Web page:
Voice Yoga 1 – Why work with the voice?

At one of my workshops, a participant, an avid yoga practioner, commented that this was like yoga for the voice. 

I thought that was an insightful comparison.

Stretching, strengthening, and loosening; aligning the breath so the voice is integrated with the body; locating the voice in the body, rather than in the head; developing fine sensitivity, balance, and body awareness: these could all be considered aspects of voice yoga.The voice, like the body, is a direct expression of our being. It is our way of moving through the world, expressing ourselves in the world. Through movement and voice, we ARE in the world, meeting others, negotiating all the experiences that make up a life.   

The experienced ear, and eye, can “read” a great deal about a person. The experiences of childhood, for example, remain in the body, and thus also in the voice. Traumas, fears, obsessions and compulsions (over-control), lack of confidence, depression, can manifest in, for example, vocal tightness, restriction of range, color, volume, speaking far back in the throat as if to “swallow” ones own words, a dead and monotone voice with no vibrancy, a thin and dry voice unconnected to the breath and body. Many people are too tight and controlled in the throat, whether speaking or singing, and are cut off from the powerful sense of support and aliveness that comes with good breath connection. Others sound as if they could blow away in the wind, without a trace.

The state of the voice is an expression of the soul, the body, and the mind. Our lives can be heard in our voice as symptoms, such as those mentioned above – tightness etc. In working with these symptoms, we gently stretch and ease and create space for new sounds to occur. By opening up the voice, the student may experience some of the original fears, or other psychological disturbances, that closed down the voice and breath in the first place. This is normal and to be expected. Likewise, when holding a yoga pose, the student may encounter the arising of long buried thoughts and feelings.

 It’s it important to approach this work with respect and gentleness, and not to push yourself too far. The throat area is extremely sensitive and triggers many primal instincts. Breathing and suffocating, ingesting and vomiting, fear, disgust, and choking are all felt in the throat. Have a friendly and kind attitude toward your experiences.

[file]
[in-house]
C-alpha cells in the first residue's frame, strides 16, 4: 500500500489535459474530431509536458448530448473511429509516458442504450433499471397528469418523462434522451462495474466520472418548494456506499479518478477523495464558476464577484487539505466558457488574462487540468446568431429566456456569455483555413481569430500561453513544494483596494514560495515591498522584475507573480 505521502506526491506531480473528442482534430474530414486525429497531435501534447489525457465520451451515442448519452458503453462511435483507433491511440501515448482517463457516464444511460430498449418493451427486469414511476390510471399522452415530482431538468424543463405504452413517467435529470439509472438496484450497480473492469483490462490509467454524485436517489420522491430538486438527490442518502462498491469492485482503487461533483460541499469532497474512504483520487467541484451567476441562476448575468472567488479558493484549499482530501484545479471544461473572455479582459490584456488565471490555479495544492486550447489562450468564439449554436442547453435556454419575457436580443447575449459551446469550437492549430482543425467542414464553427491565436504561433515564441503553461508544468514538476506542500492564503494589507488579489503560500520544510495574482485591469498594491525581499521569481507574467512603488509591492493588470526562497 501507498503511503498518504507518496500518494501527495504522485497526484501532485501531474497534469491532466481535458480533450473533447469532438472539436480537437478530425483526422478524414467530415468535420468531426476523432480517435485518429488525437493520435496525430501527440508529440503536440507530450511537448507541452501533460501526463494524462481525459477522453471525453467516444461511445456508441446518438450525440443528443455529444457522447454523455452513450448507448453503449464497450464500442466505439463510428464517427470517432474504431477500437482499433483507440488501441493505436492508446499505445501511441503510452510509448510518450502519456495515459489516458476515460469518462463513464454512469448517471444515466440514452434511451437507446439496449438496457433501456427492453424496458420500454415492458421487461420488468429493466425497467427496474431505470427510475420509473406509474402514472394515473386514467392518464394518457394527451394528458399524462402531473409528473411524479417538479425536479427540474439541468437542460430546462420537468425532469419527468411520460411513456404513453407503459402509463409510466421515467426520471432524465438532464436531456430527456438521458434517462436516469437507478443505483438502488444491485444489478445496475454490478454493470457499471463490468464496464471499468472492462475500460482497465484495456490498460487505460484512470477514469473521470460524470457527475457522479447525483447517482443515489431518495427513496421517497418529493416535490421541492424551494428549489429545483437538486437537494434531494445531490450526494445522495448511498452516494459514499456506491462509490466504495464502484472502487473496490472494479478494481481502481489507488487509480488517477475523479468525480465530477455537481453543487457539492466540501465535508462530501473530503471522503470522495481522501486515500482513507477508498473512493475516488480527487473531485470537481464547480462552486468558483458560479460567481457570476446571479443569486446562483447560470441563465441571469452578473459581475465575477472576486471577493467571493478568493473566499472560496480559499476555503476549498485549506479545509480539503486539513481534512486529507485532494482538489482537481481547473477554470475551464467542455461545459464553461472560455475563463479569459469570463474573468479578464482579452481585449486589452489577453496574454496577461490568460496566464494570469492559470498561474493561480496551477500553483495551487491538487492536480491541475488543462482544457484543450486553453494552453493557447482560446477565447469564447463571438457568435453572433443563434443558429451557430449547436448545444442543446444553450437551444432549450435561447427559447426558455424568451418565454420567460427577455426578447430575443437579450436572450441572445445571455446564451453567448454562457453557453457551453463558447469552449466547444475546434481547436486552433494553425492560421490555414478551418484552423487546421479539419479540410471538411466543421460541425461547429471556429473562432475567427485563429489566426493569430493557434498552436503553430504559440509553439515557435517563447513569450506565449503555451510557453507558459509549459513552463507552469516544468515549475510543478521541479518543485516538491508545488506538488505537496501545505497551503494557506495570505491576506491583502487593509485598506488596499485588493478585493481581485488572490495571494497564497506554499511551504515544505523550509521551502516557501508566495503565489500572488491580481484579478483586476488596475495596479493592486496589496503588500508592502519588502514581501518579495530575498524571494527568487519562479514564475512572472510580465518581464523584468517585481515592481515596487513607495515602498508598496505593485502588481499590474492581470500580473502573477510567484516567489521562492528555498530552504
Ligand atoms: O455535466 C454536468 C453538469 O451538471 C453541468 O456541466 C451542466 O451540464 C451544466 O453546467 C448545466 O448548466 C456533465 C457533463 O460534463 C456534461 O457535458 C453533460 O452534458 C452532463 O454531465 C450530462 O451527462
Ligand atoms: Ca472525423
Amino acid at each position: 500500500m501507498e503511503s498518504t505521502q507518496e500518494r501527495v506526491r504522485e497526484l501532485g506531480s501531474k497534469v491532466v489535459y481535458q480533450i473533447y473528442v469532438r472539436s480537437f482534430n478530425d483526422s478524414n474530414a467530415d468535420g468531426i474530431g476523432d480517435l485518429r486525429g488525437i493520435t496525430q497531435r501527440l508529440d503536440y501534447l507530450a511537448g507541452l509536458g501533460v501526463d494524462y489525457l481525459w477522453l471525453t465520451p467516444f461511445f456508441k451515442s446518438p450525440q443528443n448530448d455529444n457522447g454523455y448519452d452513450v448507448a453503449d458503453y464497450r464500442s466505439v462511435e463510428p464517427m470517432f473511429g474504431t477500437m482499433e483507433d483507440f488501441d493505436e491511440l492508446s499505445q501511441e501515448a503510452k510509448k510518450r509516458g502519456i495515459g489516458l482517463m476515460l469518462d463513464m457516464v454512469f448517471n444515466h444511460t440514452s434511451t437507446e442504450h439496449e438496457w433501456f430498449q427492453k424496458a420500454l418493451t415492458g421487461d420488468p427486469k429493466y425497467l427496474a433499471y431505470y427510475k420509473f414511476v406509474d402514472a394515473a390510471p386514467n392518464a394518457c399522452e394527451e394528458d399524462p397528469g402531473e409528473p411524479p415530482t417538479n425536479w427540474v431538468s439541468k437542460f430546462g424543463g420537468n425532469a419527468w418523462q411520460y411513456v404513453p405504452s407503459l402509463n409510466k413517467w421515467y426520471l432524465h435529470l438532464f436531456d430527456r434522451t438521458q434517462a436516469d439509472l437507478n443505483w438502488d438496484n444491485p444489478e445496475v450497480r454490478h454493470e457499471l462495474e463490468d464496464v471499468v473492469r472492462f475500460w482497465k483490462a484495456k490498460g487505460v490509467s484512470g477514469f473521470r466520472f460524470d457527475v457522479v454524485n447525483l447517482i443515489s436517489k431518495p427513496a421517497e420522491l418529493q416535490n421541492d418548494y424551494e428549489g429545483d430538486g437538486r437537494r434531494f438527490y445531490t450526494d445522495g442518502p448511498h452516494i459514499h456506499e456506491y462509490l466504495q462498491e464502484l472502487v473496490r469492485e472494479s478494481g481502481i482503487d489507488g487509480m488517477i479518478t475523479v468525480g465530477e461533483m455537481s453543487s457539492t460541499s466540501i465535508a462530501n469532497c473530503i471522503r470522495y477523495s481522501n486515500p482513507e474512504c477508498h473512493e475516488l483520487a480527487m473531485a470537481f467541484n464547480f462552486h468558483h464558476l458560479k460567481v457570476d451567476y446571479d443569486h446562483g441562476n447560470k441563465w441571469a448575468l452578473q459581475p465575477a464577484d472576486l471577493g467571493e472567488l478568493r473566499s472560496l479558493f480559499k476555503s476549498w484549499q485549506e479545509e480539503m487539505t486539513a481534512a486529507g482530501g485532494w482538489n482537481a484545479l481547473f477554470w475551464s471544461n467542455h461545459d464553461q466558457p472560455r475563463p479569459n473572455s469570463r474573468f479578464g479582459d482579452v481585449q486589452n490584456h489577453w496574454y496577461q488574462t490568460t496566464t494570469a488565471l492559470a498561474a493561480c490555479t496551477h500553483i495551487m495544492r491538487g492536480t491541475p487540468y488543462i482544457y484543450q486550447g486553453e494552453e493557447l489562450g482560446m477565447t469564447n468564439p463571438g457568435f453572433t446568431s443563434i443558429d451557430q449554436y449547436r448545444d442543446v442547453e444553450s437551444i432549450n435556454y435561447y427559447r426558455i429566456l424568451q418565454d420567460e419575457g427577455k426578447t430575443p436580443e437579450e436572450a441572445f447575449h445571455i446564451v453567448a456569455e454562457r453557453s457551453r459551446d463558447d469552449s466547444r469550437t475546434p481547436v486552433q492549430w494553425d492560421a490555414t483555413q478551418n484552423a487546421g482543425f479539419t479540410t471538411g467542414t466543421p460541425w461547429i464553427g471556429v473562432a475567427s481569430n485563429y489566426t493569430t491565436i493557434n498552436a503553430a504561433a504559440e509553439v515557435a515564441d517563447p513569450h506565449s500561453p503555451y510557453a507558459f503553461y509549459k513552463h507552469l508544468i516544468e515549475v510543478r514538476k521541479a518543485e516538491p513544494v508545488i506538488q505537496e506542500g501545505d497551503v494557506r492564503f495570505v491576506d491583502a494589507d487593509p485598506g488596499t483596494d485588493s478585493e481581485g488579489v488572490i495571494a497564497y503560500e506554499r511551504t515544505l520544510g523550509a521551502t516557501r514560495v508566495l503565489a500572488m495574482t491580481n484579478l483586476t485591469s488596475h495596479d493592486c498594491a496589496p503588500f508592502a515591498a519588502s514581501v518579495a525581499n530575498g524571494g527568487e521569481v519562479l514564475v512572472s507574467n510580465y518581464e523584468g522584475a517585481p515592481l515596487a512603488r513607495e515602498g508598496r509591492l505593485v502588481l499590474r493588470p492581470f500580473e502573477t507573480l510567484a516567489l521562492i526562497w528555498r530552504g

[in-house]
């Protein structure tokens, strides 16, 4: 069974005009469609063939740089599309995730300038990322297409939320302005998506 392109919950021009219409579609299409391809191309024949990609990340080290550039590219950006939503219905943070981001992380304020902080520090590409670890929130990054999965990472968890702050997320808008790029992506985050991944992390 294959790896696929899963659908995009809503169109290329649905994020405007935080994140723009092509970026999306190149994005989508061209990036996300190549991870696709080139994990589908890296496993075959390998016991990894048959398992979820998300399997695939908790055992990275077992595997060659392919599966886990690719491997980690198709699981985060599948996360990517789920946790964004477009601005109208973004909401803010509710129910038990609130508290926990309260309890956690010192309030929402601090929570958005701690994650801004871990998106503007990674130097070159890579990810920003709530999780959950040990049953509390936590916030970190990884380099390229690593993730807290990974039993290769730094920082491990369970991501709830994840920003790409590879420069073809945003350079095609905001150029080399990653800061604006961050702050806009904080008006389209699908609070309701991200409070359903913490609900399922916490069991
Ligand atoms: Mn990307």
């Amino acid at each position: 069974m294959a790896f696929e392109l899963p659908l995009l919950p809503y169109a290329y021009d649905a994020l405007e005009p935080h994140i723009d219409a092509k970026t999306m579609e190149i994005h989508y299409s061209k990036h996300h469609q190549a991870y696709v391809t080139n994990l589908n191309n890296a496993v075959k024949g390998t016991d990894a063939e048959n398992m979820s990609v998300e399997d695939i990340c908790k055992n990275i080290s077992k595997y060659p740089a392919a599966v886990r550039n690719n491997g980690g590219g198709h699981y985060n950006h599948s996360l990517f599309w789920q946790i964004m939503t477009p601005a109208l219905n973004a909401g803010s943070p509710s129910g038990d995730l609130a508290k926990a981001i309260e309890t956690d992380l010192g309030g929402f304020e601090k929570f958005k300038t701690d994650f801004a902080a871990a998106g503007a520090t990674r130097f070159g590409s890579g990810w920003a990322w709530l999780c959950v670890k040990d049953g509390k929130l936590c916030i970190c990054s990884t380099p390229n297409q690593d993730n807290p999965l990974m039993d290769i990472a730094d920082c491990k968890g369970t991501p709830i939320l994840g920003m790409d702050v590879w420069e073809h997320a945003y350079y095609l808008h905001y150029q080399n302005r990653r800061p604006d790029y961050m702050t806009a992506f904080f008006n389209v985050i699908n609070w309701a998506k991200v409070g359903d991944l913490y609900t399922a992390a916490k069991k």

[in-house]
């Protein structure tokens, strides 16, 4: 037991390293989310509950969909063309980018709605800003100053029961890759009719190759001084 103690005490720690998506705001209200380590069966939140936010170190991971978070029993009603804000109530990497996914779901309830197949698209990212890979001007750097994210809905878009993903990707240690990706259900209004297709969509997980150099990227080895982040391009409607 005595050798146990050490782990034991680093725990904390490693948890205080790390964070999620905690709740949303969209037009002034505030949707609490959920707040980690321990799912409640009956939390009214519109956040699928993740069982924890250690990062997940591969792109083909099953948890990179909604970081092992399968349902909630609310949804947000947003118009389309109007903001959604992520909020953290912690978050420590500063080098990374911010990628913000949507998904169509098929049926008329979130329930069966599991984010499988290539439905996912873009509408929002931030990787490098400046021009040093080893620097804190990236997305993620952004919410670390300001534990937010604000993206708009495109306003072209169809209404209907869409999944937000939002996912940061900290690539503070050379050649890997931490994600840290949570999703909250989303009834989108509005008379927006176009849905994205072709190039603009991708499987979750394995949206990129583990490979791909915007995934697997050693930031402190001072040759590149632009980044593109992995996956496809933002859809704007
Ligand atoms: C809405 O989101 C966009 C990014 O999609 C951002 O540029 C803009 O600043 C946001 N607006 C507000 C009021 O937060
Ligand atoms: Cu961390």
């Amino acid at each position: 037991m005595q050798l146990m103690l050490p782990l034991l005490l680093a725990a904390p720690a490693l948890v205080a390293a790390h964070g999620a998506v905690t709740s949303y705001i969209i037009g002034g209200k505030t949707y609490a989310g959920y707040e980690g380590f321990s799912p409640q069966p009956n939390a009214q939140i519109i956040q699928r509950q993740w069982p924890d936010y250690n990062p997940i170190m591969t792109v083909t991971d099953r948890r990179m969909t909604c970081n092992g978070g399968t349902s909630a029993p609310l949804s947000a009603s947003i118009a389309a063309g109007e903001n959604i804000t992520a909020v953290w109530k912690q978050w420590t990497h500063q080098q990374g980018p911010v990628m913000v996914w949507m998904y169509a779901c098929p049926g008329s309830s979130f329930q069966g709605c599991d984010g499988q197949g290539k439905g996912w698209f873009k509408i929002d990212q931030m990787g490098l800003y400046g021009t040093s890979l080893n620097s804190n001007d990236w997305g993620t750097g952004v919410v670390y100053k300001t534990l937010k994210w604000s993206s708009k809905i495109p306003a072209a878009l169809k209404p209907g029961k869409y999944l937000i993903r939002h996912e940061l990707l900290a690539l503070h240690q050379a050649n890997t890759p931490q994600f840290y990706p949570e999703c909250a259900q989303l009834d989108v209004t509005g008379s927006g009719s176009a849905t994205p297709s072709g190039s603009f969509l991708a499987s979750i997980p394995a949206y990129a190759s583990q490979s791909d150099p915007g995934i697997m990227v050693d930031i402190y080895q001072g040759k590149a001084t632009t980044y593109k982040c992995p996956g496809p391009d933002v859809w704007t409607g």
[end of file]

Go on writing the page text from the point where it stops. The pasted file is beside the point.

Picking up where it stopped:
I commented in a previous post about studying voice in my difficult early 20s. I only felt like singing when I was happy, and often that’s still the case! However, I discovered that singing, with my body and breath open and in alignment, would CREATE happiness! It was the kind of exhilarating happiness that seems to have no logical reason, like after jumping into a cold river! I discovered then that happiness flows both ways!

In the same way, a person with a thin, weak and breathy voice may discover powerful, rich and earthy sounds they have never made before. They may hardly believe their own ears! This is archetypal work. The self-concept changes and expands with the realization of what qualities have been buried and hidden away from the world, dormant and underdeveloped. 

The voice is like a direct hotline to our soul. This is what makes it potentially profoundly moving, and sometimes a terrifying thing. When we sing, especially in front of others, we may feel naked: our everyday mask begins to slip and we have nowhere to hide. If we can dive into this experience and let others see us, in all our shakiness, timidity and lack of control, some taste of essence can begin to shine. We see each other in and through our humanness, rather than the thick plastic mask of “image”, “who I think I am”, or “what I want you to see”.

In loosening what has been restricted or dulled, in aligning what has been unconnected, we begin to allow new ways of being in the world. 

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